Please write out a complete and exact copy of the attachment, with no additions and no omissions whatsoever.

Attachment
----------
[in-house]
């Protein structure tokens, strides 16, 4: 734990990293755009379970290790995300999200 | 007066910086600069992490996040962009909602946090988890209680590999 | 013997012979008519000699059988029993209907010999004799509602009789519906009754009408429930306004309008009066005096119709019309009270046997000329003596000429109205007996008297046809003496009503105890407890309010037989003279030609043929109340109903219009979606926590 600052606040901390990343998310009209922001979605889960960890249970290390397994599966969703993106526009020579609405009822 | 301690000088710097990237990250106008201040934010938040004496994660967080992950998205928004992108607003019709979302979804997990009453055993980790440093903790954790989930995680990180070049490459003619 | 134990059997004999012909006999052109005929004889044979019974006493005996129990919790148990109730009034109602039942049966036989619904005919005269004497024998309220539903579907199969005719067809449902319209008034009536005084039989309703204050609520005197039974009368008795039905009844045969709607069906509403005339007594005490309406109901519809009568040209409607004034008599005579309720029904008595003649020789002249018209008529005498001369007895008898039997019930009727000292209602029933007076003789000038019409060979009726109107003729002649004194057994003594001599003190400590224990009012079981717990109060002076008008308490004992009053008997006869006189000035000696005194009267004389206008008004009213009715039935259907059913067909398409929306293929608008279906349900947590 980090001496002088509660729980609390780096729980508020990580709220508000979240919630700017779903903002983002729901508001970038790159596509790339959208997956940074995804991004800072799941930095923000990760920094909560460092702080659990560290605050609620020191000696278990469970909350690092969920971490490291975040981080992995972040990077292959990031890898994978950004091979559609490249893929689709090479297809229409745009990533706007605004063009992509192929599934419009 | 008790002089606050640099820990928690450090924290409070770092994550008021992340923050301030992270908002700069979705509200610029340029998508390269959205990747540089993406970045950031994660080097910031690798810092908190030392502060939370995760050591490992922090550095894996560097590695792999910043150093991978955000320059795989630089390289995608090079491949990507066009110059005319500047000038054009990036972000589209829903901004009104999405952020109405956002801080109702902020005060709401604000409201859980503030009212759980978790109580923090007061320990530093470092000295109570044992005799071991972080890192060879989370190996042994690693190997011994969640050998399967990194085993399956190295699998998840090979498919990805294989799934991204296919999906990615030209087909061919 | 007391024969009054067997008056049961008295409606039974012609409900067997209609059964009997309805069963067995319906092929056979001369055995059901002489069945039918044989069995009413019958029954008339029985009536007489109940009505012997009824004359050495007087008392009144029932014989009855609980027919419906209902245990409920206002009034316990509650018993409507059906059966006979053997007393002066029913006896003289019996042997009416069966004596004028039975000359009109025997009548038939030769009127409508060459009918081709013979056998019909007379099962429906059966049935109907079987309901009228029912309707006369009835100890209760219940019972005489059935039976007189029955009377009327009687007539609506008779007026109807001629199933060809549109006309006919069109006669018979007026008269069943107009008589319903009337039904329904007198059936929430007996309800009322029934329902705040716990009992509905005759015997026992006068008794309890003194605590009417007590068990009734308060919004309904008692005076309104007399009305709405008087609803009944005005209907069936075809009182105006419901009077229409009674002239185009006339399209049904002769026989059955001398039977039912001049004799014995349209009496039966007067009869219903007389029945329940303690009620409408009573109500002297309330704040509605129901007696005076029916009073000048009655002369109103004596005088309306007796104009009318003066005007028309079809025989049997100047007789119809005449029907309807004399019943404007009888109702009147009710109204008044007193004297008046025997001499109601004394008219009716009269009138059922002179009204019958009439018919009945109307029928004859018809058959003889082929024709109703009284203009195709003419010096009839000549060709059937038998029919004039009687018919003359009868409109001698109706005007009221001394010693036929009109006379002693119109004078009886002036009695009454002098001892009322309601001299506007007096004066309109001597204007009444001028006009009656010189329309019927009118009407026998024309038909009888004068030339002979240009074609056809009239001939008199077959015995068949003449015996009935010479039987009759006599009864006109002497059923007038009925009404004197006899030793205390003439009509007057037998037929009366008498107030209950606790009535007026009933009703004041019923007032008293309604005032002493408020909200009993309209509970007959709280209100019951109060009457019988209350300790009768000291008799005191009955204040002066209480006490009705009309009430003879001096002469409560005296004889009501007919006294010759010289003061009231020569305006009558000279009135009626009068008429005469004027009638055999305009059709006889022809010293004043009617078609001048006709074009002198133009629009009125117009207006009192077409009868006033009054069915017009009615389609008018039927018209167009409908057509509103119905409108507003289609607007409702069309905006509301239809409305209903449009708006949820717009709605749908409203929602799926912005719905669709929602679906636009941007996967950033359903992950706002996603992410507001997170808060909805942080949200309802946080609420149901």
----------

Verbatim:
[in-house]
């Protein structure tokens, strides 16, 4: 734990990293755009379970290790995300999200 | 007066910086600069992490996040962009909602946090988890209680590999 | 013997012979008519000699059988029993209907010999004799509602009789519906009754009408429930306004309008009066005096119709019309009270046997000329003596000429109205007996008297046809003496009503105890407890309010037989003279030609043929109340109903219009979606926590 600052606040901390990343998310009209922001979605889960960890249970290390397994599966969703993106526009020579609405009822 | 301690000088710097990237990250106008201040934010938040004496994660967080992950998205928004992108607003019709979302979804997990009453055993980790440093903790954790989930995680990180070049490459003619 | 134990059997004999012909006999052109005929004889044979019974006493005996129990919790148990109730009034109602039942049966036989619904005919005269004497024998309220539903579907199969005719067809449902319209008034009536005084039989309703204050609520005197039974009368008795039905009844045969709607069906509403005339007594005490309406109901519809009568040209409607004034008599005579309720029904008595003649020789002249018209008529005498001369007895008898039997019930009727000292209602029933007076003789000038019409060979009726109107003729002649004194057994003594001599003190400590224990009012079981717990109060002076008008308490004992009053008997006869006189000035000696005194009267004389206008008004009213009715039935259907059913067909398409929306293929608008279906349900947590 980090001496002088509660729980609390780096729980508020990580709220508000979240919630700017779903903002983002729901508001970038790159596509790339959208997956940074995804991004800072799941930095923000990760920094909560460092702080659990560290605050609620020191000696278990469970909350690092969920971490490291975040981080992995972040990077292959990031890898994978950004091979559609490249893929689709090479297809229409745009990533706007605004063009992509192929599934419009 | 008790002089606050640099820990928690450090924290409070770092994550008021992340923050301030992270908002700069979705509200610029340029998508390269959205990747540089993406970045950031994660080097910031690798810092908190030392502060939370995760050591490992922090550095894996560097590695792999910043150093991978955000320059795989630089390289995608090079491949990507066009110059005319500047000038054009990036972000589209829903901004009104999405952020109405956002801080109702902020005060709401604000409201859980503030009212759980978790109580923090007061320990530093470092000295109570044992005799071991972080890192060879989370190996042994690693190997011994969640050998399967990194085993399956190295699998998840090979498919990805294989799934991204296919999906990615030209087909061919 | 007391024969009054067997008056049961008295409606039974012609409900067997209609059964009997309805069963067995319906092929056979001369055995059901002489069945039918044989069995009413019958029954008339029985009536007489109940009505012997009824004359050495007087008392009144029932014989009855609980027919419906209902245990409920206002009034316990509650018993409507059906059966006979053997007393002066029913006896003289019996042997009416069966004596004028039975000359009109025997009548038939030769009127409508060459009918081709013979056998019909007379099962429906059966049935109907079987309901009228029912309707006369009835100890209760219940019972005489059935039976007189029955009377009327009687007539609506008779007026109807001629199933060809549109006309006919069109006669018979007026008269069943107009008589319903009337039904329904007198059936929430007996309800009322029934329902705040716990009992509905005759015997026992006068008794309890003194605590009417007590068990009734308060919004309904008692005076309104007399009305709405008087609803009944005005209907069936075809009182105006419901009077229409009674002239185009006339399209049904002769026989059955001398039977039912001049004799014995349209009496039966007067009869219903007389029945329940303690009620409408009573109500002297309330704040509605129901007696005076029916009073000048009655002369109103004596005088309306007796104009009318003066005007028309079809025989049997100047007789119809005449029907309807004399019943404007009888109702009147009710109204008044007193004297008046025997001499109601004394008219009716009269009138059922002179009204019958009439018919009945109307029928004859018809058959003889082929024709109703009284203009195709003419010096009839000549060709059937038998029919004039009687018919003359009868409109001698109706005007009221001394010693036929009109006379002693119109004078009886002036009695009454002098001892009322309601001299506007007096004066309109001597204007009444001028006009009656010189329309019927009118009407026998024309038909009888004068030339002979240009074609056809009239001939008199077959015995068949003449015996009935010479039987009759006599009864006109002497059923007038009925009404004197006899030793205390003439009509007057037998037929009366008498107030209950606790009535007026009933009703004041019923007032008293309604005032002493408020909200009993309209509970007959709280209100019951109060009457019988209350300790009768000291008799005191009955204040002066209480006490009705009309009430003879001096002469409560005296004889009501007919006294010759010289003061009231020569305006009558000279009135009626009068008429005469004027009638055999305009059709006889022809010293004043009617078609001048006709074009002198133009629009009125117009207006009192077409009868006033009054069915017009009615389609008018039927018209167009409908057509509103119905409108507003289609607007409702069309905006509301239809409305209903449009708006949820717009709605749908409203929602799926912005719905669709929602679906636009941007996967950033359903992950706002996603992410507001997170808060909805942080949200309802946080609420149901």